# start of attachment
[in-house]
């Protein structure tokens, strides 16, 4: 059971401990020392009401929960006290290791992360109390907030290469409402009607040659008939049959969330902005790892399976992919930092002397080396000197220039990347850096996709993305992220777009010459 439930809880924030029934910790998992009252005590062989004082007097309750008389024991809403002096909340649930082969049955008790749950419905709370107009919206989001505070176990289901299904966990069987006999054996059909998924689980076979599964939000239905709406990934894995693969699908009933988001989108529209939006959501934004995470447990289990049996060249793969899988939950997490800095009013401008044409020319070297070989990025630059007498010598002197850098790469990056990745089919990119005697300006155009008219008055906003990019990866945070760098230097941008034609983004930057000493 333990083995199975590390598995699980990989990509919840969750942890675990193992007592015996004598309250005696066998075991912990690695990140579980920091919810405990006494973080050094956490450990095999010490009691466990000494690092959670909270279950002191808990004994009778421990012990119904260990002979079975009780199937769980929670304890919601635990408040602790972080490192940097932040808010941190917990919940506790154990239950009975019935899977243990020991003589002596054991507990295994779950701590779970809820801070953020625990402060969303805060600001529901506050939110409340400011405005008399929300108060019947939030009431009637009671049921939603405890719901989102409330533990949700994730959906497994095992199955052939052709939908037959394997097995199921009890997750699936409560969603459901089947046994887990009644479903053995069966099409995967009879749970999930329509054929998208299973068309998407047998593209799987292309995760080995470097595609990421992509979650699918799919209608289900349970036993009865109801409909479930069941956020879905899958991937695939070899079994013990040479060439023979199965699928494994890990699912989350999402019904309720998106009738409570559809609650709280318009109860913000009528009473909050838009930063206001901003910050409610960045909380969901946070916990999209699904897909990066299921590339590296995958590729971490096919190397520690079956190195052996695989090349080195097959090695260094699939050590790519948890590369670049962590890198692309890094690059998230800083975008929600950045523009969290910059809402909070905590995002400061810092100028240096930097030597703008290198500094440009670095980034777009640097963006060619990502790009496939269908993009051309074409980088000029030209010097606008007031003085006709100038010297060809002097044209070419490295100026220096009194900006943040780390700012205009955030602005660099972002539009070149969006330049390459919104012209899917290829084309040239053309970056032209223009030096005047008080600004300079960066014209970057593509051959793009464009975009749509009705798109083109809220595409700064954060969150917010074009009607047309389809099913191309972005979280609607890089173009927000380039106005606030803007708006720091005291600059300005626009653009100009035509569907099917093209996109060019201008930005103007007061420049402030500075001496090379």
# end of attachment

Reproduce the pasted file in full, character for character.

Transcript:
[in-house]
């Protein structure tokens, strides 16, 4: 059971401990020392009401929960006290290791992360109390907030290469409402009607040659008939049959969330902005790892399976992919930092002397080396000197220039990347850096996709993305992220777009010459 439930809880924030029934910790998992009252005590062989004082007097309750008389024991809403002096909340649930082969049955008790749950419905709370107009919206989001505070176990289901299904966990069987006999054996059909998924689980076979599964939000239905709406990934894995693969699908009933988001989108529209939006959501934004995470447990289990049996060249793969899988939950997490800095009013401008044409020319070297070989990025630059007498010598002197850098790469990056990745089919990119005697300006155009008219008055906003990019990866945070760098230097941008034609983004930057000493 333990083995199975590390598995699980990989990509919840969750942890675990193992007592015996004598309250005696066998075991912990690695990140579980920091919810405990006494973080050094956490450990095999010490009691466990000494690092959670909270279950002191808990004994009778421990012990119904260990002979079975009780199937769980929670304890919601635990408040602790972080490192940097932040808010941190917990919940506790154990239950009975019935899977243990020991003589002596054991507990295994779950701590779970809820801070953020625990402060969303805060600001529901506050939110409340400011405005008399929300108060019947939030009431009637009671049921939603405890719901989102409330533990949700994730959906497994095992199955052939052709939908037959394997097995199921009890997750699936409560969603459901089947046994887990009644479903053995069966099409995967009879749970999930329509054929998208299973068309998407047998593209799987292309995760080995470097595609990421992509979650699918799919209608289900349970036993009865109801409909479930069941956020879905899958991937695939070899079994013990040479060439023979199965699928494994890990699912989350999402019904309720998106009738409570559809609650709280318009109860913000009528009473909050838009930063206001901003910050409610960045909380969901946070916990999209699904897909990066299921590339590296995958590729971490096919190397520690079956190195052996695989090349080195097959090695260094699939050590790519948890590369670049962590890198692309890094690059998230800083975008929600950045523009969290910059809402909070905590995002400061810092100028240096930097030597703008290198500094440009670095980034777009640097963006060619990502790009496939269908993009051309074409980088000029030209010097606008007031003085006709100038010297060809002097044209070419490295100026220096009194900006943040780390700012205009955030602005660099972002539009070149969006330049390459919104012209899917290829084309040239053309970056032209223009030096005047008080600004300079960066014209970057593509051959793009464009975009749509009705798109083109809220595409700064954060969150917010074009009607047309389809099913191309972005979280609607890089173009927000380039106005606030803007708006720091005291600059300005626009653009100009035509569907099917093209996109060019201008930005103007007061420049402030500075001496090379």